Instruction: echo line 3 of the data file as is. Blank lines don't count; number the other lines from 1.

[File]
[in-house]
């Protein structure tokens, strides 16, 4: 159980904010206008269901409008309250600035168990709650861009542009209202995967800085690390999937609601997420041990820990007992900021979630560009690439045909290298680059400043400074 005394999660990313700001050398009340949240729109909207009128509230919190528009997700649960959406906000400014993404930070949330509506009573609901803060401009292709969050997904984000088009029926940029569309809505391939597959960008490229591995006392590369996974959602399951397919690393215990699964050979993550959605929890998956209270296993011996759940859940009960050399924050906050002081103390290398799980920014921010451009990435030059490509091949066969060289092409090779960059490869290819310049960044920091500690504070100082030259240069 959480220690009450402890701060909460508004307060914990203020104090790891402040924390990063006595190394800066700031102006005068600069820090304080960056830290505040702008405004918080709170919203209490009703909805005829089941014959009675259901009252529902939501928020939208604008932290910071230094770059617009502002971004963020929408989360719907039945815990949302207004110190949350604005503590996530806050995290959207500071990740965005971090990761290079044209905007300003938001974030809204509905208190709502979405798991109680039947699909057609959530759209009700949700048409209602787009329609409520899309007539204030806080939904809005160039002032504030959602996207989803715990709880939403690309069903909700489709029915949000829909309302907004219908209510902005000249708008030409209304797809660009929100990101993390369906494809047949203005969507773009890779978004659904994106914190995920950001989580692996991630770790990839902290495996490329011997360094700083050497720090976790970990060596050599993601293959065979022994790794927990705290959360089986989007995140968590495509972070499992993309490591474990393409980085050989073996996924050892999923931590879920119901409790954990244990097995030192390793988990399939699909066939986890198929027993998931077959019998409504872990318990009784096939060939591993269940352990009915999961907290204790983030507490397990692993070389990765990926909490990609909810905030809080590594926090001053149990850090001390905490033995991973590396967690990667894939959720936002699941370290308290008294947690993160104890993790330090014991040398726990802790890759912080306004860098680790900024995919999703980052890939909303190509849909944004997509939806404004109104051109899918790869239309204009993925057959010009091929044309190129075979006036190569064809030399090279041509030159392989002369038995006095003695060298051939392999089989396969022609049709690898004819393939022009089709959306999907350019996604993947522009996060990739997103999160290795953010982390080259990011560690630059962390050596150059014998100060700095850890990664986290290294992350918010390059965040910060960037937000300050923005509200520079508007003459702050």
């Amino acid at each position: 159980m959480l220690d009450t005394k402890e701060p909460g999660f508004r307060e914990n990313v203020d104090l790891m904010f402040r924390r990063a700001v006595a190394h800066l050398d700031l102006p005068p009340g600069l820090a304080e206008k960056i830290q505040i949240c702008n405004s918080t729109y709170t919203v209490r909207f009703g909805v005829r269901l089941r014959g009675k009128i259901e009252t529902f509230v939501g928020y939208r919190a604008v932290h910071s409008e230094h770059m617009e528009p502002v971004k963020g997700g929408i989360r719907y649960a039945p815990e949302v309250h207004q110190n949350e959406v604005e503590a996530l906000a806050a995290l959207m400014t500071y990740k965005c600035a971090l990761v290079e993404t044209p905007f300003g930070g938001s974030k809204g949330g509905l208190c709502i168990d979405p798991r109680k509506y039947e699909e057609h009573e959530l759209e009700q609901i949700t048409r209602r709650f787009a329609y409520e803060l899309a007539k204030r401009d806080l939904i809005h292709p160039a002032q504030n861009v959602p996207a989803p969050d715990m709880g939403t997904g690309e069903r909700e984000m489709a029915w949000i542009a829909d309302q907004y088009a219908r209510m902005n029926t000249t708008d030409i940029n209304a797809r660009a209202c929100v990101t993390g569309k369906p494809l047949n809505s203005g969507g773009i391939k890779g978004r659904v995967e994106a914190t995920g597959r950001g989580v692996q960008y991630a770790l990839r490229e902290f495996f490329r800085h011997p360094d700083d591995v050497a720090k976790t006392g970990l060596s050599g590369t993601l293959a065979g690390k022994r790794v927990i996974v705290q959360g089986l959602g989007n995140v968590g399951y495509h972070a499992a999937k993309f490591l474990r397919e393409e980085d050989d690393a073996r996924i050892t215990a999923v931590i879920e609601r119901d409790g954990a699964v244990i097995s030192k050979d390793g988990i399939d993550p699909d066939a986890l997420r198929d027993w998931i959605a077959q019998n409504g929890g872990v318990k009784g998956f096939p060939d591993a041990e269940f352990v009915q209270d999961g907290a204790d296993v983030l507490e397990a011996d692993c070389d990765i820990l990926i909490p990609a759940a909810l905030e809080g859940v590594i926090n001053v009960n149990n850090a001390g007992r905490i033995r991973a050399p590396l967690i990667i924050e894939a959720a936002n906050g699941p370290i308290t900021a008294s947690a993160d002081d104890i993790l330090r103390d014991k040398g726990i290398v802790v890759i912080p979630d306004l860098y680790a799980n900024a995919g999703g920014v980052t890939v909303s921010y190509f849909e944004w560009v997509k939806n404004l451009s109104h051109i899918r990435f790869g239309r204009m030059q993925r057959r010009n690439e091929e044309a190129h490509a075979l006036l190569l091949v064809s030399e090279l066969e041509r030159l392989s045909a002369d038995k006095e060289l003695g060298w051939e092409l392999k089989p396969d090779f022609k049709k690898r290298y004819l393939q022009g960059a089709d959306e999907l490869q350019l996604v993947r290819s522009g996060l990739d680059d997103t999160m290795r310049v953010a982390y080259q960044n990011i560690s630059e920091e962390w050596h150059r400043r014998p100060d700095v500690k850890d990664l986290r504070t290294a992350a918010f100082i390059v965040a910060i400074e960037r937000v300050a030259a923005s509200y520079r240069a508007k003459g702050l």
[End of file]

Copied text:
């Amino acid at each position: 159980m959480l220690d009450t005394k402890e701060p909460g999660f508004r307060e914990n990313v203020d104090l790891m904010f402040r924390r990063a700001v006595a190394h800066l050398d700031l102006p005068p009340g600069l820090a304080e206008k960056i830290q505040i949240c702008n405004s918080t729109y709170t919203v209490r909207f009703g909805v005829r269901l089941r014959g009675k009128i259901e009252t529902f509230v939501g928020y939208r919190a604008v932290h910071s409008e230094h770059m617009e528009p502002v971004k963020g997700g929408i989360r719907y649960a039945p815990e949302v309250h207004q110190n949350e959406v604005e503590a996530l906000a806050a995290l959207m400014t500071y990740k965005c600035a971090l990761v290079e993404t044209p905007f300003g930070g938001s974030k809204g949330g509905l208190c709502i168990d979405p798991r109680k509506y039947e699909e057609h009573e959530l759209e009700q609901i949700t048409r209602r709650f787009a329609y409520e803060l899309a007539k204030r401009d806080l939904i809005h292709p160039a002032q504030n861009v959602p996207a989803p969050d715990m709880g939403t997904g690309e069903r909700e984000m489709a029915w949000i542009a829909d309302q907004y088009a219908r209510m902005n029926t000249t708008d030409i940029n209304a797809r660009a209202c929100v990101t993390g569309k369906p494809l047949n809505s203005g969507g773009i391939k890779g978004r659904v995967e994106a914190t995920g597959r950001g989580v692996q960008y991630a770790l990839r490229e902290f495996f490329r800085h011997p360094d700083d591995v050497a720090k976790t006392g970990l060596s050599g590369t993601l293959a065979g690390k022994r790794v927990i996974v705290q959360g089986l959602g989007n995140v968590g399951y495509h972070a499992a999937k993309f490591l474990r397919e393409e980085d050989d690393a073996r996924i050892t215990a999923v931590i879920e609601r119901d409790g954990a699964v244990i097995s030192k050979d390793g988990i399939d993550p699909d066939a986890l997420r198929d027993w998931i959605a077959q019998n409504g929890g872990v318990k009784g998956f096939p060939d591993a041990e269940f352990v009915q209270d999961g907290a204790d296993v983030l507490e397990a011996d692993c070389d990765i820990l990926i909490p990609a759940a909810l905030e809080g859940v590594i926090n001053v009960n149990n850090a001390g007992r905490i033995r991973a050399p590396l967690i990667i924050e894939a959720a936002n906050g699941p370290i308290t900021a008294s947690a993160d002081d104890i993790l330090r103390d014991k040398g726990i290398v802790v890759i912080p979630d306004l860098y680790a799980n900024a995919g999703g920014v980052t890939v909303s921010y190509f849909e944004w560009v997509k939806n404004l451009s109104h051109i899918r990435f790869g239309r204009m030059q993925r057959r010009n690439e091929e044309a190129h490509a075979l006036l190569l091949v064809s030399e090279l066969e041509r030159l392989s045909a002369d038995k006095e060289l003695g060298w051939e092409l392999k089989p396969d090779f022609k049709k690898r290298y004819l393939q022009g960059a089709d959306e999907l490869q350019l996604v993947r290819s522009g996060l990739d680059d997103t999160m290795r310049v953010a982390y080259q960044n990011i560690s630059e920091e962390w050596h150059r400043r014998p100060d700095v500690k850890d990664l986290r504070t290294a992350a918010f100082i390059v965040a910060i400074e960037r937000v300050a030259a923005s509200y520079r240069a508007k003459g702050l």